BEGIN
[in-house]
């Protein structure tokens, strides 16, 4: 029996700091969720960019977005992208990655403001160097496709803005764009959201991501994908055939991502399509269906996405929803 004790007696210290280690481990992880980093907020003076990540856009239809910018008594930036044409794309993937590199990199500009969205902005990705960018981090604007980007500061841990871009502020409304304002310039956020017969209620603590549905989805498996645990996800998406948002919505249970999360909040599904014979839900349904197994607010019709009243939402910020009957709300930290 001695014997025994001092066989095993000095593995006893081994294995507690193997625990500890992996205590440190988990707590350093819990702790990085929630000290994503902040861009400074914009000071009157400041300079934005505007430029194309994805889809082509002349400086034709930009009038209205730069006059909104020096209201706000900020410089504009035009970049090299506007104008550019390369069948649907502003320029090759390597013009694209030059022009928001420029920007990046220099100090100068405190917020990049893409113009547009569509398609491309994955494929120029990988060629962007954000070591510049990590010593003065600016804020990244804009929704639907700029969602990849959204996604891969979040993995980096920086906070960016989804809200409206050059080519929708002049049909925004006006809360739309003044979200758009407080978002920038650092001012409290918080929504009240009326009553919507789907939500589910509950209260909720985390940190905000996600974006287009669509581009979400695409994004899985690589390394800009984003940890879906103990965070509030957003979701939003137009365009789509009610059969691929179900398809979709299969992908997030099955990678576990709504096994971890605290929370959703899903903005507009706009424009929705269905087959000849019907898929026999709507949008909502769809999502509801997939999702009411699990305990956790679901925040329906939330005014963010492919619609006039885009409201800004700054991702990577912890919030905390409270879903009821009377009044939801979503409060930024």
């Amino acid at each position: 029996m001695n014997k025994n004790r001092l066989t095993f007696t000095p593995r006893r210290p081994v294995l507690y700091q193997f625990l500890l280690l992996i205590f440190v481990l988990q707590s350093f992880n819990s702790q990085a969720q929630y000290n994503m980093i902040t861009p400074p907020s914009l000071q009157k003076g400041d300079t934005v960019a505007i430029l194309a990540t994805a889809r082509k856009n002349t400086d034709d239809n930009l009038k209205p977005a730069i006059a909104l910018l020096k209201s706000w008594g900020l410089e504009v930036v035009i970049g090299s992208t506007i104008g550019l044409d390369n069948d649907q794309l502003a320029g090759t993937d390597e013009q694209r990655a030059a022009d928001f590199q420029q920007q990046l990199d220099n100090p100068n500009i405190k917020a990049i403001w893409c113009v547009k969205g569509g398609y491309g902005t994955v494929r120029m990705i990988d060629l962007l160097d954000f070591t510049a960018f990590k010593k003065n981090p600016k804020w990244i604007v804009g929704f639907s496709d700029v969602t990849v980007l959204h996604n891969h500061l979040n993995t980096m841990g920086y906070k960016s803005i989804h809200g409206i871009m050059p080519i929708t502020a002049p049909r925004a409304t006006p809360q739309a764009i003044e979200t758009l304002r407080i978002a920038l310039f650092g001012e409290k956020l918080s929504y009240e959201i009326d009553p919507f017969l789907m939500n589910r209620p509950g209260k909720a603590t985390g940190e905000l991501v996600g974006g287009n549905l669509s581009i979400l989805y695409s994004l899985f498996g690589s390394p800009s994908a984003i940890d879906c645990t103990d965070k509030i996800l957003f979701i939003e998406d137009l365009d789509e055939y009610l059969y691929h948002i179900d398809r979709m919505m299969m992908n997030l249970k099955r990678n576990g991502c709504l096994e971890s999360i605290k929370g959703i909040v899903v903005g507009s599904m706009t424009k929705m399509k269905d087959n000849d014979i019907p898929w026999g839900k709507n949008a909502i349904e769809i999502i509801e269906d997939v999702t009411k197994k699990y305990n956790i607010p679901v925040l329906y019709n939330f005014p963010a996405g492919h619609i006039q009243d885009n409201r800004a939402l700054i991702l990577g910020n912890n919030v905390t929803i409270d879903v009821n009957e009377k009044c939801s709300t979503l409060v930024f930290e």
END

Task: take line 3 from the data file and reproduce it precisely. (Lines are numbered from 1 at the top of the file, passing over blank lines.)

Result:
């Amino acid at each position: 029996m001695n014997k025994n004790r001092l066989t095993f007696t000095p593995r006893r210290p081994v294995l507690y700091q193997f625990l500890l280690l992996i205590f440190v481990l988990q707590s350093f992880n819990s702790q990085a969720q929630y000290n994503m980093i902040t861009p400074p907020s914009l000071q009157k003076g400041d300079t934005v960019a505007i430029l194309a990540t994805a889809r082509k856009n002349t400086d034709d239809n930009l009038k209205p977005a730069i006059a909104l910018l020096k209201s706000w008594g900020l410089e504009v930036v035009i970049g090299s992208t506007i104008g550019l044409d390369n069948d649907q794309l502003a320029g090759t993937d390597e013009q694209r990655a030059a022009d928001f590199q420029q920007q990046l990199d220099n100090p100068n500009i405190k917020a990049i403001w893409c113009v547009k969205g569509g398609y491309g902005t994955v494929r120029m990705i990988d060629l962007l160097d954000f070591t510049a960018f990590k010593k003065n981090p600016k804020w990244i604007v804009g929704f639907s496709d700029v969602t990849v980007l959204h996604n891969h500061l979040n993995t980096m841990g920086y906070k960016s803005i989804h809200g409206i871009m050059p080519i929708t502020a002049p049909r925004a409304t006006p809360q739309a764009i003044e979200t758009l304002r407080i978002a920038l310039f650092g001012e409290k956020l918080s929504y009240e959201i009326d009553p919507f017969l789907m939500n589910r209620p509950g209260k909720a603590t985390g940190e905000l991501v996600g974006g287009n549905l669509s581009i979400l989805y695409s994004l899985f498996g690589s390394p800009s994908a984003i940890d879906c645990t103990d965070k509030i996800l957003f979701i939003e998406d137009l365009d789509e055939y009610l059969y691929h948002i179900d398809r979709m919505m299969m992908n997030l249970k099955r990678n576990g991502c709504l096994e971890s999360i605290k929370g959703i909040v899903v903005g507009s599904m706009t424009k929705m399509k269905d087959n000849d014979i019907p898929w026999g839900k709507n949008a909502i349904e769809i999502i509801e269906d997939v999702t009411k197994k699990y305990n956790i607010p679901v925040l329906y019709n939330f005014p963010a996405g492919h619609i006039q009243d885009n409201r800004a939402l700054i991702l990577g910020n912890n919030v905390t929803i409270d879903v009821n009957e009377k009044c939801s709300t979503l409060v930024f930290e």